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Stroke. 2006 Feb;37(2):550-5. Epub 2006 Jan 5.

Cerebral microhemorrhage.

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Department of Neurology, CHU Lariboisière, Assistance Publique des Hôpitaux de Paris, France.



With the advent of modern MRI imaging techniques, cerebral microhemorrhages have been increasingly recognized on gradient-echo (GE) or T2*-weighted MRI sequences in different populations. However, in clinical practice, their diagnostic value, associated risk, and prognostic significance are often unclear. This review summarizes the pathophysiology, differential diagnosis, epidemiology, and clinical significance of cerebral microhemorrhages.


Focal areas of signal loss on GE MRI imaging pathologically represent focal hemosiderin deposition associated with previous hemorrhagic events. Cerebral microhemorrhages have been noted in healthy elderly, ischemic cerebrovascular disease, intracerebral hemorrhage (ICH), cerebral amyloid angiopathy (CAA), and in cerebral autosomal dominant arteriopathy with subcortical infarcts and leukoencephalopathy. Microhemorrhages have been associated with older age, hypertension, smoking, white matter disease, lacunar infarcts, previous ischemic stroke, or ICH. In CAA, microhemorrhages predict both the risk of recurrent lobar ICH and future clinical decline. In patients with ischemic cerebrovascular disease, microhemorrhage number and location may be associated with executive dysfunction and may predict the occurrence of ICH and lacunar infarction.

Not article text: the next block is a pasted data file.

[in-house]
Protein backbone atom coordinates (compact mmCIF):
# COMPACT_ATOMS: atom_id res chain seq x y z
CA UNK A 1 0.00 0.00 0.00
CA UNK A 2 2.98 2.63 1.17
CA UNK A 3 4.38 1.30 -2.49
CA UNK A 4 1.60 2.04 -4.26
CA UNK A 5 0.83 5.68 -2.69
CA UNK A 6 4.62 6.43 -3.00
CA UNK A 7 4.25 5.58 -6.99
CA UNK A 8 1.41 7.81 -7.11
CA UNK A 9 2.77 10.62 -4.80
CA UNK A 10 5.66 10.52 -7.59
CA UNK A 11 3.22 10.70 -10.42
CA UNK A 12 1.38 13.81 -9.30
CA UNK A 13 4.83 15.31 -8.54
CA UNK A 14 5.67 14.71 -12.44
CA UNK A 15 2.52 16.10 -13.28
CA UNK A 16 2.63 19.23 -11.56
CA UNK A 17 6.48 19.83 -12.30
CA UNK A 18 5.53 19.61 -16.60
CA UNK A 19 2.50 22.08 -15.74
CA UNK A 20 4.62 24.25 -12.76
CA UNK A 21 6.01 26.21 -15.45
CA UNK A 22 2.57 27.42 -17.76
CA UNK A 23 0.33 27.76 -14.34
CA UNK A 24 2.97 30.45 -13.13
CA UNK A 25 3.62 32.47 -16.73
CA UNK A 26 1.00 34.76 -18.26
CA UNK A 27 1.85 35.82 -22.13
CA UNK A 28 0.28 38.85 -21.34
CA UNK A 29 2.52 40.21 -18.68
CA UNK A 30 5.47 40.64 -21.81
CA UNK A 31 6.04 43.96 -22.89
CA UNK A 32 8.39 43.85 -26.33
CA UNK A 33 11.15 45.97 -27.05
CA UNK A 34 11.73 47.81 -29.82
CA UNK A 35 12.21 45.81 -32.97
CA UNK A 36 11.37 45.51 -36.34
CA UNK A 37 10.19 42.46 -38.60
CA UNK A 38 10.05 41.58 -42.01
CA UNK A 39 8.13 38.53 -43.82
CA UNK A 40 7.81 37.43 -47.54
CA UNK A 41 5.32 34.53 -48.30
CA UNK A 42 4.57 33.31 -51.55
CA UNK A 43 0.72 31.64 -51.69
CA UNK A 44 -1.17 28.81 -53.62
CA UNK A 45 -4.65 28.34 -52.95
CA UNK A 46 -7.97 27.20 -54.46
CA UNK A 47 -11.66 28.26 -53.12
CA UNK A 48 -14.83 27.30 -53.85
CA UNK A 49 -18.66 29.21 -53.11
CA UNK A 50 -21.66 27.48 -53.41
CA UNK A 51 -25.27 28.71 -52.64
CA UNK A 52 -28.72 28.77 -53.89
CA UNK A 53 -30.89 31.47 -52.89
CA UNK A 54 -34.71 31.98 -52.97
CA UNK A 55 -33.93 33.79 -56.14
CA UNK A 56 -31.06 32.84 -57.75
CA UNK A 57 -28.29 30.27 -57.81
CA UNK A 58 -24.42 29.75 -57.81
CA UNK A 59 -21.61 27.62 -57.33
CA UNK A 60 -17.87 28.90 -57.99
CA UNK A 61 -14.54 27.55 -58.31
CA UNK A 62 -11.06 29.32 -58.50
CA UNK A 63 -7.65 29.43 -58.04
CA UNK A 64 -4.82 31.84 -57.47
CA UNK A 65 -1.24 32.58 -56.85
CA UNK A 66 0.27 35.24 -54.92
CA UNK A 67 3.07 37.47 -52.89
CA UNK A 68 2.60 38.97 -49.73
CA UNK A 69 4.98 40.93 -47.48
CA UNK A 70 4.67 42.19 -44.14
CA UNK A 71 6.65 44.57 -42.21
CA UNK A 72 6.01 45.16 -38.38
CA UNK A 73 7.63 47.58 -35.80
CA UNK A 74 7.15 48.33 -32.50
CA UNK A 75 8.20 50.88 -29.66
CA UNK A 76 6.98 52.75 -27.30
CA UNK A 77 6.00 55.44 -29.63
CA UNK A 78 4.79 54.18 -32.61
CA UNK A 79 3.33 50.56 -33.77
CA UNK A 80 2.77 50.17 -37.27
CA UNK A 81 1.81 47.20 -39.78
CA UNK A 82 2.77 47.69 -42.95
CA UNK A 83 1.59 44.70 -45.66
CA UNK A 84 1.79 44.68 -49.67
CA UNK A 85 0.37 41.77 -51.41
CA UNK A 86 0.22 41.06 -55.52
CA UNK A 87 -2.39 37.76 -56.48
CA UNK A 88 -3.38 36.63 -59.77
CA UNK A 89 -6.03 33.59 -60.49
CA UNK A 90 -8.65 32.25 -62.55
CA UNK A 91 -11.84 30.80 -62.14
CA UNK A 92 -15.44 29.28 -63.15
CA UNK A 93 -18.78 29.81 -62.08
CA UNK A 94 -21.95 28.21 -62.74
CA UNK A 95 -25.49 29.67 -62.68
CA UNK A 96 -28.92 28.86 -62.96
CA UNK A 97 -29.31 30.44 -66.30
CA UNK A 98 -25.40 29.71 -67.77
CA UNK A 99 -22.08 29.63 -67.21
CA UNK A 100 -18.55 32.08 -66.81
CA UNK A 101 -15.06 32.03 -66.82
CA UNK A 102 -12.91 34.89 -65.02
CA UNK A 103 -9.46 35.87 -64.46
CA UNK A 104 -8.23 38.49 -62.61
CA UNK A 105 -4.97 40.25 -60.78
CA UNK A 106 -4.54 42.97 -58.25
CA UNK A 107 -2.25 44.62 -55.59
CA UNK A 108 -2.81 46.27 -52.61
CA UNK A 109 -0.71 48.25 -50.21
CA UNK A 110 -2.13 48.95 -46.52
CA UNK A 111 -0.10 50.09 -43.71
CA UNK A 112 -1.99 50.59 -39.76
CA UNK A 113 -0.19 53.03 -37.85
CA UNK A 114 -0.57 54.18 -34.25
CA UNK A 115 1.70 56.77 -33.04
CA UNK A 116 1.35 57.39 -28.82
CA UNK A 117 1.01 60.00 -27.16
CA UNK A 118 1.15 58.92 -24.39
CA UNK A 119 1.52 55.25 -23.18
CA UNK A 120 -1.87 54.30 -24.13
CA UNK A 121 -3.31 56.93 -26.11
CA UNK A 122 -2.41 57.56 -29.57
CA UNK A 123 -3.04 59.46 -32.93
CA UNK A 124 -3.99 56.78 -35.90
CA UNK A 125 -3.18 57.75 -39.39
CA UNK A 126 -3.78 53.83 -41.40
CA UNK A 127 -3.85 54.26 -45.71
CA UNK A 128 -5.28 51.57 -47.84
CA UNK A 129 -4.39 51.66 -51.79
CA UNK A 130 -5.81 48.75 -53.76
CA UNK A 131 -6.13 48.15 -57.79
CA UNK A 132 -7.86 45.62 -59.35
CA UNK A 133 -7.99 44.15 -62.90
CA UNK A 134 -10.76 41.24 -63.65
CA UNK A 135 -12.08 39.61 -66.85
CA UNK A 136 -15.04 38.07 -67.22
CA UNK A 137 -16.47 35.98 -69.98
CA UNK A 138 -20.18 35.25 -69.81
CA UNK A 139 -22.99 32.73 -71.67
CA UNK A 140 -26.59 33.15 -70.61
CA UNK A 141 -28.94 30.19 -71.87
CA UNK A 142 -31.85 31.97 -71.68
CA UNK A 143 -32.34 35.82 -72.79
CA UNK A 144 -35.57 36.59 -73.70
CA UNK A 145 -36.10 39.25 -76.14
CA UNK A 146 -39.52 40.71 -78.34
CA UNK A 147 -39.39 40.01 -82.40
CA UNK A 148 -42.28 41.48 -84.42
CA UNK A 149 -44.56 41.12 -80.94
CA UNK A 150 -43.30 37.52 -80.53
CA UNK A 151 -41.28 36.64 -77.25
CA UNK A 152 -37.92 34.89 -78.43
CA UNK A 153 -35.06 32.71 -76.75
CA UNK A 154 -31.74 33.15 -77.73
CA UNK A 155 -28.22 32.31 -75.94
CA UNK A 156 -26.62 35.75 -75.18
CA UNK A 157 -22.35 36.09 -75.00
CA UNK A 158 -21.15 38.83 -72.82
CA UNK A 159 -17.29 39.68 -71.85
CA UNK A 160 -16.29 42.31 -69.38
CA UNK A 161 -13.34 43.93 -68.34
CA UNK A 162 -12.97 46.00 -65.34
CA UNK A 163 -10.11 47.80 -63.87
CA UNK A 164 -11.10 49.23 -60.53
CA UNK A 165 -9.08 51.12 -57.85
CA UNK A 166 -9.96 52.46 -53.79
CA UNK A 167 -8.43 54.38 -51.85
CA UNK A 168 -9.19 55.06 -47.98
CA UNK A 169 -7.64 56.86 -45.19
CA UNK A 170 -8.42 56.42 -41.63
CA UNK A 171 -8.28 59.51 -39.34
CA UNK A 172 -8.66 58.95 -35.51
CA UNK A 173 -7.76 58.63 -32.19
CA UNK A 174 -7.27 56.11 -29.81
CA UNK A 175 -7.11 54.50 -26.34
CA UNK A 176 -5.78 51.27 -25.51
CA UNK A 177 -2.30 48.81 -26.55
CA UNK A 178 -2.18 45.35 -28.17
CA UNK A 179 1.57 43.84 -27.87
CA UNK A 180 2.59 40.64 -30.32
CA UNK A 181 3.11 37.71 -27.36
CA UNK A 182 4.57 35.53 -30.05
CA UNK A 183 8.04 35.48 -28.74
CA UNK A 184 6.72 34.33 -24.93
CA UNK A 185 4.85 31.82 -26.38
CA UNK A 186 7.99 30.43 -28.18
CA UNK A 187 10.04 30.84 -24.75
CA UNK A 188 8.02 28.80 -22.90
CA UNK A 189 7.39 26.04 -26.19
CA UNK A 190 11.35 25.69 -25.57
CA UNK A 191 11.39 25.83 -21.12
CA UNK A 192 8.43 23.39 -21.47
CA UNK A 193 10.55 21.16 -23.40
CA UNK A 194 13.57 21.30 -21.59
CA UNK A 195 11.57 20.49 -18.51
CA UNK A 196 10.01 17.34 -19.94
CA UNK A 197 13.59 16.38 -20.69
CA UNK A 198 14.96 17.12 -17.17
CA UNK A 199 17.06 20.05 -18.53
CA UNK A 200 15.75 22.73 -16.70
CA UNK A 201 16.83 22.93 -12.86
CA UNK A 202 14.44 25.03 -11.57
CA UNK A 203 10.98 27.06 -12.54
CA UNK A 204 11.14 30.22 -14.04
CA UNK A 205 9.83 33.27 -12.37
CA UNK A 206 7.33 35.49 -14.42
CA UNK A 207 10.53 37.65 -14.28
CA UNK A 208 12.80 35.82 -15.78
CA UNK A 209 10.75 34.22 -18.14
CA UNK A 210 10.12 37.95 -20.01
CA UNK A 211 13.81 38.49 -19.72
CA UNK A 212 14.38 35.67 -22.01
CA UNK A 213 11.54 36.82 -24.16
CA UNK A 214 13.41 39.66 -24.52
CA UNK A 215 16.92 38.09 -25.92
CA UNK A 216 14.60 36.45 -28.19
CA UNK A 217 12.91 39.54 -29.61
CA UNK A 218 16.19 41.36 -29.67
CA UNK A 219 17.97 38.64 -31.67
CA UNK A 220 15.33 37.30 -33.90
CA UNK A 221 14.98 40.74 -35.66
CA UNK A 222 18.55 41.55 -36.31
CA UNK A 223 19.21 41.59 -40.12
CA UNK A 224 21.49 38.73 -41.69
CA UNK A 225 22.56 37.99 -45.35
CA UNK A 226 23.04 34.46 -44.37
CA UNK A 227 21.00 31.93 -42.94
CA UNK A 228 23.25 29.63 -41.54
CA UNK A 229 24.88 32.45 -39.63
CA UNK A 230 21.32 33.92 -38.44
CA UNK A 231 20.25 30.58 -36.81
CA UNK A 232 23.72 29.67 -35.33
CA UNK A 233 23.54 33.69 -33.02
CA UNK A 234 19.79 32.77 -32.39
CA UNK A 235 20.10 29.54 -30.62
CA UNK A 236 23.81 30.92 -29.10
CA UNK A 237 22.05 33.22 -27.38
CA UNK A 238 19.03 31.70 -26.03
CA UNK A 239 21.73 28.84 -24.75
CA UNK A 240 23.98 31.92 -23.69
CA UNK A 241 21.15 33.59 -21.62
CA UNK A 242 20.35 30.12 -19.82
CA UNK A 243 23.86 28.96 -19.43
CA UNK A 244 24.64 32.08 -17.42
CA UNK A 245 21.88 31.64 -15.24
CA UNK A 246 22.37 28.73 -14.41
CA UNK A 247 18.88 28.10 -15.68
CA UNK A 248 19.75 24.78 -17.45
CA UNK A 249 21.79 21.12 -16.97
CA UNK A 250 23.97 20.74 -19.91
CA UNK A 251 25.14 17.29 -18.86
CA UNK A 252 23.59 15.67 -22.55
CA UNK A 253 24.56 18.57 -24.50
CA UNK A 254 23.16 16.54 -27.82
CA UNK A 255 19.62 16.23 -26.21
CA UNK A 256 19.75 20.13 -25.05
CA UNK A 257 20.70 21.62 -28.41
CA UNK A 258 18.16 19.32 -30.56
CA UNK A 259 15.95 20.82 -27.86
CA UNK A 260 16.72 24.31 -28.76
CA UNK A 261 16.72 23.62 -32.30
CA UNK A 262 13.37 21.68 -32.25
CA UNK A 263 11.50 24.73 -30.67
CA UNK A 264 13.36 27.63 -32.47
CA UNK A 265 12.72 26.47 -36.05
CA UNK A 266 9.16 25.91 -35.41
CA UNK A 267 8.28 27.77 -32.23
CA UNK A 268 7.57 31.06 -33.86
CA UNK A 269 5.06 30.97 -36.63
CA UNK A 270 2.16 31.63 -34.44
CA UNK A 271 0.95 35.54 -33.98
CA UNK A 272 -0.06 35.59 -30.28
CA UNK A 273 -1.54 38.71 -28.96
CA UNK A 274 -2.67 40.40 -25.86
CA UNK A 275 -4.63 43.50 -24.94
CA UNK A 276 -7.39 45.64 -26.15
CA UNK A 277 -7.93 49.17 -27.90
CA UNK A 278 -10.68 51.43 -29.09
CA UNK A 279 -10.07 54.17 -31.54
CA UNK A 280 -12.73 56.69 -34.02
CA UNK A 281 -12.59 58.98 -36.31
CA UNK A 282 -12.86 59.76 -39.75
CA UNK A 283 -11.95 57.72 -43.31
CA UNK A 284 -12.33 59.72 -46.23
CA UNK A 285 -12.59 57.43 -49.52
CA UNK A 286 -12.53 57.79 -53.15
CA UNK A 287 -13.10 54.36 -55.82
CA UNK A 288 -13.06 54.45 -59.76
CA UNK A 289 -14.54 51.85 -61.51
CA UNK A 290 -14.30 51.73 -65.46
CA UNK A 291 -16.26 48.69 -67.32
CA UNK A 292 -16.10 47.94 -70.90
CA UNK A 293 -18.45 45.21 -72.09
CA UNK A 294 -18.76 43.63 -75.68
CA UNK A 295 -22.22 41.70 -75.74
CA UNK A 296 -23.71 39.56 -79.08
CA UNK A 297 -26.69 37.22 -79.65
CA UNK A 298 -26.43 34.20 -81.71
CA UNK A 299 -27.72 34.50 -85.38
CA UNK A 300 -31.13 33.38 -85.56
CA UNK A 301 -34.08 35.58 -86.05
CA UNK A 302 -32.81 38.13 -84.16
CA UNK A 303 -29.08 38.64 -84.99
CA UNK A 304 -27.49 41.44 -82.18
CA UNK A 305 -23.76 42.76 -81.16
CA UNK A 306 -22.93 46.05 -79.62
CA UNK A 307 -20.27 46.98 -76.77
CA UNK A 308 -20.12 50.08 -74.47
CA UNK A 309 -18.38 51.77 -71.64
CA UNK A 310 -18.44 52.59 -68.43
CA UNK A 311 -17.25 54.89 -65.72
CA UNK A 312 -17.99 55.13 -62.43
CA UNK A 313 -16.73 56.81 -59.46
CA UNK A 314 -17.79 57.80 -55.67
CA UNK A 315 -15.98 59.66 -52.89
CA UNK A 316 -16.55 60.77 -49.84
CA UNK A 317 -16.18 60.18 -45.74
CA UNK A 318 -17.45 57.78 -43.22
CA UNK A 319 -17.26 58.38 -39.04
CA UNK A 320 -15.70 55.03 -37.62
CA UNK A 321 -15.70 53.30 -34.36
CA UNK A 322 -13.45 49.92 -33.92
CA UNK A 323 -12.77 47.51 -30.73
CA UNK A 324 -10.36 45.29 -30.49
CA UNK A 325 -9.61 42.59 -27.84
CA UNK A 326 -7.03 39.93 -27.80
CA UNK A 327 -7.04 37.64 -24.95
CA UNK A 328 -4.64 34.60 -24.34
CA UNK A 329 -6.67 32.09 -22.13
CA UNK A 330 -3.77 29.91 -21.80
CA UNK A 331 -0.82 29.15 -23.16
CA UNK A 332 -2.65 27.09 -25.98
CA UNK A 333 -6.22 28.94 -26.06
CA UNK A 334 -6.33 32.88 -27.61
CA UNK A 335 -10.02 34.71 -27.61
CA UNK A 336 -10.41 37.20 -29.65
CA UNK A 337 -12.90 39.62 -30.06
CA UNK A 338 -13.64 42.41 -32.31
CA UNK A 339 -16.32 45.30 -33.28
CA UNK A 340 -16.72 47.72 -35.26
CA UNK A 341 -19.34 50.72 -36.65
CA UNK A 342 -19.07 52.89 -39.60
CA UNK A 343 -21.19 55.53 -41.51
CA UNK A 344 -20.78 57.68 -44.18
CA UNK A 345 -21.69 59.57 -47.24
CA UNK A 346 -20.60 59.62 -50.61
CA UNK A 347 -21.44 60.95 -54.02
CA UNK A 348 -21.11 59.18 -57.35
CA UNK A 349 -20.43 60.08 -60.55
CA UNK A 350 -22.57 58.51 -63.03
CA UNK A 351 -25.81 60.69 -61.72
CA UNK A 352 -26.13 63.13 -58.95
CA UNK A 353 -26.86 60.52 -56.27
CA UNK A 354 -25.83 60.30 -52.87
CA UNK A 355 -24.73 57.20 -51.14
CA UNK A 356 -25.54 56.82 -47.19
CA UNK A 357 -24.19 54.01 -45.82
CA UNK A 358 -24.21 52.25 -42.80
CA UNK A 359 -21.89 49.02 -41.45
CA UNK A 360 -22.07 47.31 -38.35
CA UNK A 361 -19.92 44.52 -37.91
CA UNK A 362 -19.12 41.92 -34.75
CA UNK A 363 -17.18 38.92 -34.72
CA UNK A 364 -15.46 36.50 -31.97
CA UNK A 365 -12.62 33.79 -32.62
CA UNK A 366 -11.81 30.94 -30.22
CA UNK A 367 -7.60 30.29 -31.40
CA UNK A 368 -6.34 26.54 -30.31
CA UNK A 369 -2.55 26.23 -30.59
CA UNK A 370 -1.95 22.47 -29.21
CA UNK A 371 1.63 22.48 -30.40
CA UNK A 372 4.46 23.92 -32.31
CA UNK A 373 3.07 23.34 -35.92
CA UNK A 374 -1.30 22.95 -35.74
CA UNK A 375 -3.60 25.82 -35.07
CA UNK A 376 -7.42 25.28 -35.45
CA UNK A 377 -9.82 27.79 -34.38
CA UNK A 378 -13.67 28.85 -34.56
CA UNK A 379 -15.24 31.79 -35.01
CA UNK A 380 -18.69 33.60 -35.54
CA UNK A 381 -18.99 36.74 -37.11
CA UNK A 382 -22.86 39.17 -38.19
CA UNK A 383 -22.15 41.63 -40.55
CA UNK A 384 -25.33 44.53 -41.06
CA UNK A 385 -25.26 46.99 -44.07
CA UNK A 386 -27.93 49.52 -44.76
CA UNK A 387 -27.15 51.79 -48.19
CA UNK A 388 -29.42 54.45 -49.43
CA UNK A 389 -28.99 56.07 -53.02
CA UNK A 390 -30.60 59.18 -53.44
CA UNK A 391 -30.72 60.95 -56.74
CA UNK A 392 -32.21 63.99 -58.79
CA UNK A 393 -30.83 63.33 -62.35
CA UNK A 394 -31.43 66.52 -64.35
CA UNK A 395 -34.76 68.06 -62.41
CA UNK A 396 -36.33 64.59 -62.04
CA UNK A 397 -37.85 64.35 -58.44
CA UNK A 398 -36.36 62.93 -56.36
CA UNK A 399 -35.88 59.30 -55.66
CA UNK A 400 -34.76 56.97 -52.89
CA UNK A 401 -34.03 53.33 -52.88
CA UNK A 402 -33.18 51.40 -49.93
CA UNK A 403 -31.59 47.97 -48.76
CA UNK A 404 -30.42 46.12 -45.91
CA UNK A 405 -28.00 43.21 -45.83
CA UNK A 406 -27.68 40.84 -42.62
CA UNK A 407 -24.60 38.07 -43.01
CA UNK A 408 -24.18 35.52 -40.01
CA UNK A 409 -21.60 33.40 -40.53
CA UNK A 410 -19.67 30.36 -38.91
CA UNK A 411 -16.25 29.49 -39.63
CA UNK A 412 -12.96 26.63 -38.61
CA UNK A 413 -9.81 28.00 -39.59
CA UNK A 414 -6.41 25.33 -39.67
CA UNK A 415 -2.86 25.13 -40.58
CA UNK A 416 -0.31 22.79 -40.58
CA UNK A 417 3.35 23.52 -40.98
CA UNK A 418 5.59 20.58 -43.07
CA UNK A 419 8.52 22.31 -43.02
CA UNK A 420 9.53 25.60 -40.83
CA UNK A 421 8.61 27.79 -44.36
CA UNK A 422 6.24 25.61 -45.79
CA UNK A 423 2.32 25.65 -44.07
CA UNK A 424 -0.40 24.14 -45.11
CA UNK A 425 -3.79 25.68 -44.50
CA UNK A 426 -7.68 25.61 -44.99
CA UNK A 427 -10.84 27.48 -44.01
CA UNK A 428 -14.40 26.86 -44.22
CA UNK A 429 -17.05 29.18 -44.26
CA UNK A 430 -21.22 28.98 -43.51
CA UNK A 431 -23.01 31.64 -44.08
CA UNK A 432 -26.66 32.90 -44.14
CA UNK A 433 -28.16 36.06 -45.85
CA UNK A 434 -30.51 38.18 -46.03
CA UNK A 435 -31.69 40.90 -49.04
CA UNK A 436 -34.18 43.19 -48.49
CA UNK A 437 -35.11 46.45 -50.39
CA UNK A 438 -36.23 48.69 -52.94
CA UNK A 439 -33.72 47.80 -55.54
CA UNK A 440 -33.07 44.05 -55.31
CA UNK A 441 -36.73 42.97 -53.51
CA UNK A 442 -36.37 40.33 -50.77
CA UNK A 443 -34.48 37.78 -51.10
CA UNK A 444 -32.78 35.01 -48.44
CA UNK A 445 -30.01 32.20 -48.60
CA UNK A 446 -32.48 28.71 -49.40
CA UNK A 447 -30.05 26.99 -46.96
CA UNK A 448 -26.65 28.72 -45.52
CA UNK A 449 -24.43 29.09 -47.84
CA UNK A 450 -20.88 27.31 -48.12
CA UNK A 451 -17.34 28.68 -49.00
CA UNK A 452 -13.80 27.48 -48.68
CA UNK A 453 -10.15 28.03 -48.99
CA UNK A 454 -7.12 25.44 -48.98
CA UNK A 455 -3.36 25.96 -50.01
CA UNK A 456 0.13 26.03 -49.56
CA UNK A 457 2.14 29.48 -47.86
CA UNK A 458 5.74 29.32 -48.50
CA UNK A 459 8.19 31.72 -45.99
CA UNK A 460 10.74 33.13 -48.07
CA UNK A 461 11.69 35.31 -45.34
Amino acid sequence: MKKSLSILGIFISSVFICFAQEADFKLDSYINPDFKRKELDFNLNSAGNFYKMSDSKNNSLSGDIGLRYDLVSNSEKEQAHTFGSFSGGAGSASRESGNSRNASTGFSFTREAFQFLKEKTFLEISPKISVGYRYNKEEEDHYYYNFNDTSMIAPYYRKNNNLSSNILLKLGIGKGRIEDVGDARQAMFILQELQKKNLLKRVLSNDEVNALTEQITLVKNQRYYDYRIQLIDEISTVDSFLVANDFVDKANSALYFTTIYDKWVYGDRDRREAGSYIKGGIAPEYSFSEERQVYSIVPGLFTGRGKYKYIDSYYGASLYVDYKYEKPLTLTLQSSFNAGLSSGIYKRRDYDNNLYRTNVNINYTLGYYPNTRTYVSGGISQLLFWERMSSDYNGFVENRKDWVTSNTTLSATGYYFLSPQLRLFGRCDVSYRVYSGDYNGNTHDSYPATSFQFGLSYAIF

When cerebral microhemorrhages are diagnosed on MRI, conclusions regarding their significance and associated risks should be made based on the population examined. Further studies to characterize the associated risks of cerebral microhemorrhages in different stroke populations are needed to use this new imaging marker in therapeutic decisions.

[Indexed for MEDLINE]

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